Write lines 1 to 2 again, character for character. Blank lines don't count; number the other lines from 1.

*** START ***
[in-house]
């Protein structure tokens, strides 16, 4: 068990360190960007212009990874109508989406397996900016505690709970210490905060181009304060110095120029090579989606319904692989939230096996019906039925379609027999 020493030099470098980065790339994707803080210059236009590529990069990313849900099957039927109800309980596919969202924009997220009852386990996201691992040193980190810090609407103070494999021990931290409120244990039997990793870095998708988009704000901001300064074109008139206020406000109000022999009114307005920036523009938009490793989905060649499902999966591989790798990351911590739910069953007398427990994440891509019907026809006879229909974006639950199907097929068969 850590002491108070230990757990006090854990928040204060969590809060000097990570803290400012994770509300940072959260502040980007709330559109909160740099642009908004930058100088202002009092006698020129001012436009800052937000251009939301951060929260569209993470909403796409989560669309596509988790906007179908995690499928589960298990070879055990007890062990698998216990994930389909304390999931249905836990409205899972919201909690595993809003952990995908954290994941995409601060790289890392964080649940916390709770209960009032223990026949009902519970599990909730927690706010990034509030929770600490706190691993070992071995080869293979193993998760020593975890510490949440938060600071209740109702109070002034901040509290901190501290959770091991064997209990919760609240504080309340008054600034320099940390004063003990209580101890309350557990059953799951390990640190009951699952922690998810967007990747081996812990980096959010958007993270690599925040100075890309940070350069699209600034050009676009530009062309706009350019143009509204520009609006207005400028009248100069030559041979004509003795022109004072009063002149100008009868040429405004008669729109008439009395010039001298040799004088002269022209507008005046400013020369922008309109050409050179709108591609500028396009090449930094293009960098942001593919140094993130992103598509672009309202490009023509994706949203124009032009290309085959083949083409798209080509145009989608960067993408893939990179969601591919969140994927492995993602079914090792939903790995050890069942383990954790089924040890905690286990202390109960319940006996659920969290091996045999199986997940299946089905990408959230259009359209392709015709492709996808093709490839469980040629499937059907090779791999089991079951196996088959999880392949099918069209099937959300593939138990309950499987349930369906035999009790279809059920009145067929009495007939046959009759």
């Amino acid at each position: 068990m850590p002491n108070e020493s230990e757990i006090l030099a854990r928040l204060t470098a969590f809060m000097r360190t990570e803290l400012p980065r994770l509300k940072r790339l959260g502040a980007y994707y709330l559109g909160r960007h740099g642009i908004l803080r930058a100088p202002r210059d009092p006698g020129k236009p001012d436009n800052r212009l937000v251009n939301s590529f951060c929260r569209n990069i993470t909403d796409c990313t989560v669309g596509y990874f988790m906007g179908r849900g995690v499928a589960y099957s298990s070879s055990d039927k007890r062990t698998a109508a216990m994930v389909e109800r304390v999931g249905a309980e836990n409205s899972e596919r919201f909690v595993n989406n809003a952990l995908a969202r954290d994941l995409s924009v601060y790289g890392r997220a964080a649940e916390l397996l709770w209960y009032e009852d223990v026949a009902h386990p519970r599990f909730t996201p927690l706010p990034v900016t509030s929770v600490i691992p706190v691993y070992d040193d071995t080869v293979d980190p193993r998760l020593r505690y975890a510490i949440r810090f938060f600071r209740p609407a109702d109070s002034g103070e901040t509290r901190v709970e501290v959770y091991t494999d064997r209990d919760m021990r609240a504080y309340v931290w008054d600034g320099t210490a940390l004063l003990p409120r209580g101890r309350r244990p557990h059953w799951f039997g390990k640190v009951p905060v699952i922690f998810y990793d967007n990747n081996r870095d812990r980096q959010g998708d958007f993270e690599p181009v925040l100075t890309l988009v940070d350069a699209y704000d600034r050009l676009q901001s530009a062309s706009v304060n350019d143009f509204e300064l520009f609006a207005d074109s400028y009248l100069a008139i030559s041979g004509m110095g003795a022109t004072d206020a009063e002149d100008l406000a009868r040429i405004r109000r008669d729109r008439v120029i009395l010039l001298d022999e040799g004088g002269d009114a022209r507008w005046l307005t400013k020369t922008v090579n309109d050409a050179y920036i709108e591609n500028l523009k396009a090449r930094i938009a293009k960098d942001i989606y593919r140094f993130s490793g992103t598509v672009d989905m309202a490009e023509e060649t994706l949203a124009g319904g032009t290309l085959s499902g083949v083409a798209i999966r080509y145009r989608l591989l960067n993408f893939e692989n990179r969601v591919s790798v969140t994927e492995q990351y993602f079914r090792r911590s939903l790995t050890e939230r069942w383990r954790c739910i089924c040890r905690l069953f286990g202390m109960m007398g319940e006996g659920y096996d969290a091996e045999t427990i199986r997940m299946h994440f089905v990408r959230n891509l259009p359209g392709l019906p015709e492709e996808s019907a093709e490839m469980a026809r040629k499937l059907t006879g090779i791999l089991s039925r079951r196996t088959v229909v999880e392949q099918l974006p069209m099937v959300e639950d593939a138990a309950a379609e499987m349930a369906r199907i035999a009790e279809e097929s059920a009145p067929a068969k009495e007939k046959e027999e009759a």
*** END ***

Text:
[in-house]
């Protein structure tokens, strides 16, 4: 068990360190960007212009990874109508989406397996900016505690709970210490905060181009304060110095120029090579989606319904692989939230096996019906039925379609027999 020493030099470098980065790339994707803080210059236009590529990069990313849900099957039927109800309980596919969202924009997220009852386990996201691992040193980190810090609407103070494999021990931290409120244990039997990793870095998708988009704000901001300064074109008139206020406000109000022999009114307005920036523009938009490793989905060649499902999966591989790798990351911590739910069953007398427990994440891509019907026809006879229909974006639950199907097929068969 850590002491108070230990757990006090854990928040204060969590809060000097990570803290400012994770509300940072959260502040980007709330559109909160740099642009908004930058100088202002009092006698020129001012436009800052937000251009939301951060929260569209993470909403796409989560669309596509988790906007179908995690499928589960298990070879055990007890062990698998216990994930389909304390999931249905836990409205899972919201909690595993809003952990995908954290994941995409601060790289890392964080649940916390709770209960009032223990026949009902519970599990909730927690706010990034509030929770600490706190691993070992071995080869293979193993998760020593975890510490949440938060600071209740109702109070002034901040509290901190501290959770091991064997209990919760609240504080309340008054600034320099940390004063003990209580101890309350557990059953799951390990640190009951699952922690998810967007990747081996812990980096959010958007993270690599925040100075890309940070350069699209600034050009676009530009062309706009350019143009509204520009609006207005400028009248100069030559041979004509003795022109004072009063002149100008009868040429405004008669729109008439009395010039001298040799004088002269022209507008005046400013020369922008309109050409050179709108591609500028396009090449930094293009960098942001593919140094993130992103598509672009309202490009023509994706949203124009032009290309085959083949083409798209080509145009989608960067993408893939990179969601591919969140994927492995993602079914090792939903790995050890069942383990954790089924040890905690286990202390109960319940006996659920969290091996045999199986997940299946089905990408959230259009359209392709015709492709996808093709490839469980040629499937059907090779791999089991079951196996088959999880392949099918069209099937959300593939138990309950499987349930369906035999009790279809059920009145067929009495007939046959009759």